Ins, Outs, and What Have Yous: Collateral Consequences of a Washington, D.C. DUI Conviction

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Ins, Outs, and What Have Yous: Collateral Consequences of a Washington, D.C. DUI Conviction

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Being arrested for DUI in Washington, D.C. is a miserable experience. It usually starts with a night in jail, followed by a trip to the impound lot to retrieve your car. Next comes your first trip to court, (maybe ever, for some) during which you are confused and perhaps a little frightened. Depending on your individual facts and circumstances, you may be subject to certain release conditions, including drug testing, substance abuse counseling, and/or weekly reporting to pretrial services. Now it’s time to find a D.C. DUI lawyer, and choosing the right one can be a daunting process.

Once you have a D.C. DUI attorney, the first thing you will want to know is whether you are going to jail. That’s understandable, since most people arrested for DUI in D.C. have never spent a day in jail, and the very prospect may be inconceivable.  Whether jail time is a possibility in your case depends on many different factors. Those include whether you have been convicted of DUI in the past, whether there was an accident, whether anyone was injured, whether you took a breath or urine test, and most importantly, whether the government can prove that you were driving under the influence. But while most defendants worry most about jail, there are other collateral consequences of a DUI conviction that are more likely and very burdensome.

What defendants also worry about is whether a Washington, D.C. DUI conviction will cause their driver’s license to be suspended. The short answer is yes, but it’s more complicated than that. When you are arrested for a DUI in Washington, D.C., the arresting officer usually submits notice to the DMV informing them of your arrest. If you are licensed to drive in D.C., you have 10 days to request a hearing at the DMV. If you do not request a hearing within the 10 days, your license will automatically be suspended.  If that happens, it will be difficult to undo it, even if you are found not guilty of DUI. The length of the suspension depends on whether you also refused to take a breath test or submit a urine sample.  The normal suspension in D.C. for a first DUI offense is 6 months. But if it is found that you refused to submit to a chemical test, the suspension will be for one year.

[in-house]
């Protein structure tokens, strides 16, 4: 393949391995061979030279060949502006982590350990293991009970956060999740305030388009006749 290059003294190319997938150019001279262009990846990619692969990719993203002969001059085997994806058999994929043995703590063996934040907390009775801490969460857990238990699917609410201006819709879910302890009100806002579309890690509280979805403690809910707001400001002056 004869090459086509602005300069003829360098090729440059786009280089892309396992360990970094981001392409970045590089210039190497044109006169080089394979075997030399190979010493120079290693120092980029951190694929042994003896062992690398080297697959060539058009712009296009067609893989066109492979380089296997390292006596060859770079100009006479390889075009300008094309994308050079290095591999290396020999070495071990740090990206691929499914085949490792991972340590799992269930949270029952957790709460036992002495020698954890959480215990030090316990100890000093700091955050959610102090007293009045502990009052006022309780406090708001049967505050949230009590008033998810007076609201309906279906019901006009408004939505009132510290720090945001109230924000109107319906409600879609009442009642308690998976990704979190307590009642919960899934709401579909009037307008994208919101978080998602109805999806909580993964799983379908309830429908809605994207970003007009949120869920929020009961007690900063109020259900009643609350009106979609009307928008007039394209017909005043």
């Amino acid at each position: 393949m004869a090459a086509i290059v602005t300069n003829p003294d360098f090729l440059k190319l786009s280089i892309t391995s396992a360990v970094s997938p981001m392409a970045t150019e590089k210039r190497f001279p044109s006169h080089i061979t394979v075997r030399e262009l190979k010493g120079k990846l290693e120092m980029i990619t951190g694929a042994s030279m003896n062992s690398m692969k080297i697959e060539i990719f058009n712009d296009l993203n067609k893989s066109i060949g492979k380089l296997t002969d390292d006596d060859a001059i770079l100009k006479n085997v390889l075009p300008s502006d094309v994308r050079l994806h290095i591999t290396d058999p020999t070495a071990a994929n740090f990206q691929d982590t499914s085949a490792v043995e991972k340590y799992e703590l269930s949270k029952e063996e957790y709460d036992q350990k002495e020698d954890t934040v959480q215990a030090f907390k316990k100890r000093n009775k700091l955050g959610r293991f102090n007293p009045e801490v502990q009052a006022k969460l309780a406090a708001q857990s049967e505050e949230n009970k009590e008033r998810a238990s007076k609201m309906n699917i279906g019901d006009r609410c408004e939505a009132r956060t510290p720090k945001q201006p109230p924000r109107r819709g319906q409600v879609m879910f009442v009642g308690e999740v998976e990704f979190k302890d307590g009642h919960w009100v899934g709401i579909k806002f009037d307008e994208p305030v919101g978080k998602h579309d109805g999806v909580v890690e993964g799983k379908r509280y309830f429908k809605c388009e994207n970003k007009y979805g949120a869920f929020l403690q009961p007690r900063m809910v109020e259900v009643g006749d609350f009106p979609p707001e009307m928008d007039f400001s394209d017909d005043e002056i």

If you are licensed in a state other than Washington, D.C., you have 15 days to request a hearing at the D.C. DMV. If you fail to do so, or if you are eventually convicted of DUI, the D.C. DMV can only suspend your privilege to drive in the District, not your driver’s license. However, most states will also suspend your license once your conviction is reported to them by D.C. Although occasionally drivers slip through the cracks, you can generally count on your license eventually being suspended if you are convicted of a Washington, D.C. DUI.

Perhaps the most pernicious hidden cost of a Washington D.C. DUI conviction is your time. Those convicted of a D.C. will, in almost every case, be placed on supervised probation. Conditions of probation will include attending a Victim Impact Panel, completing an on-line Traffic Safety Program, and a series of Traffic Alcohol Program classes. In addition, your probation officer may determine that you need additional alcohol and/or drug counseling. All of this takes time away from your job, your family, or whatever else you’d rather be doing.

Suffering a Washington, D.C. DUI conviction has significant consequences beyond potential jail time. Because the stakes are so high, your DUI attorney should make sure you understand the implications of taking a plea deal or going to trial.

For a comprehensive explanation of your case, contact Jay Mykytiuk at JPMLegal for a free consultation.